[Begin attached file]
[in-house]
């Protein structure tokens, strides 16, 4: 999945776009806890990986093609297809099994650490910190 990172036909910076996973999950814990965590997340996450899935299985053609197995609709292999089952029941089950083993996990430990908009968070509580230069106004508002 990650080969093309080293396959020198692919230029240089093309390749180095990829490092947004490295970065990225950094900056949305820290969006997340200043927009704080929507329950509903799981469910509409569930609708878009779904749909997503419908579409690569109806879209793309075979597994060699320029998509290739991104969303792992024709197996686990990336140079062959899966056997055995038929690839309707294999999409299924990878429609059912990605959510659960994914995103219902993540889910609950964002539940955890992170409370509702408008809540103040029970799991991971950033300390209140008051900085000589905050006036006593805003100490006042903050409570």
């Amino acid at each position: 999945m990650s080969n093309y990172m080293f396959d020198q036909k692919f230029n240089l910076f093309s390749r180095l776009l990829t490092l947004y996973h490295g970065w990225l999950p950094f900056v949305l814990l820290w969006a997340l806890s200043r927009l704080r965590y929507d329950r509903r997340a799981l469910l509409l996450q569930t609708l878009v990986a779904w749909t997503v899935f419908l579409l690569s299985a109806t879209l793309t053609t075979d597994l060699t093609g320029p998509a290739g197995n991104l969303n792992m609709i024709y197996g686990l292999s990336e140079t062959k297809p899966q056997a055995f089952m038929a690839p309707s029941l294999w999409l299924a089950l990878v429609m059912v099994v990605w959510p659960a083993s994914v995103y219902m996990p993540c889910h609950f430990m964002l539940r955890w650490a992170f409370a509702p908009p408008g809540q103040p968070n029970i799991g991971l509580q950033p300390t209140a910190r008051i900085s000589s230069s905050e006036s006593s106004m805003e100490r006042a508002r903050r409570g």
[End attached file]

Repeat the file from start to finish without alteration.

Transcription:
[in-house]
């Protein structure tokens, strides 16, 4: 999945776009806890990986093609297809099994650490910190 990172036909910076996973999950814990965590997340996450899935299985053609197995609709292999089952029941089950083993996990430990908009968070509580230069106004508002 990650080969093309080293396959020198692919230029240089093309390749180095990829490092947004490295970065990225950094900056949305820290969006997340200043927009704080929507329950509903799981469910509409569930609708878009779904749909997503419908579409690569109806879209793309075979597994060699320029998509290739991104969303792992024709197996686990990336140079062959899966056997055995038929690839309707294999999409299924990878429609059912990605959510659960994914995103219902993540889910609950964002539940955890992170409370509702408008809540103040029970799991991971950033300390209140008051900085000589905050006036006593805003100490006042903050409570």
């Amino acid at each position: 999945m990650s080969n093309y990172m080293f396959d020198q036909k692919f230029n240089l910076f093309s390749r180095l776009l990829t490092l947004y996973h490295g970065w990225l999950p950094f900056v949305l814990l820290w969006a997340l806890s200043r927009l704080r965590y929507d329950r509903r997340a799981l469910l509409l996450q569930t609708l878009v990986a779904w749909t997503v899935f419908l579409l690569s299985a109806t879209l793309t053609t075979d597994l060699t093609g320029p998509a290739g197995n991104l969303n792992m609709i024709y197996g686990l292999s990336e140079t062959k297809p899966q056997a055995f089952m038929a690839p309707s029941l294999w999409l299924a089950l990878v429609m059912v099994v990605w959510p659960a083993s994914v995103y219902m996990p993540c889910h609950f430990m964002l539940r955890w650490a992170f409370a509702p908009p408008g809540q103040p968070n029970i799991g991971l509580q950033p300390t209140a910190r008051i900085s000589s230069s905050e006036s006593s106004m805003e100490r006042a508002r903050r409570g």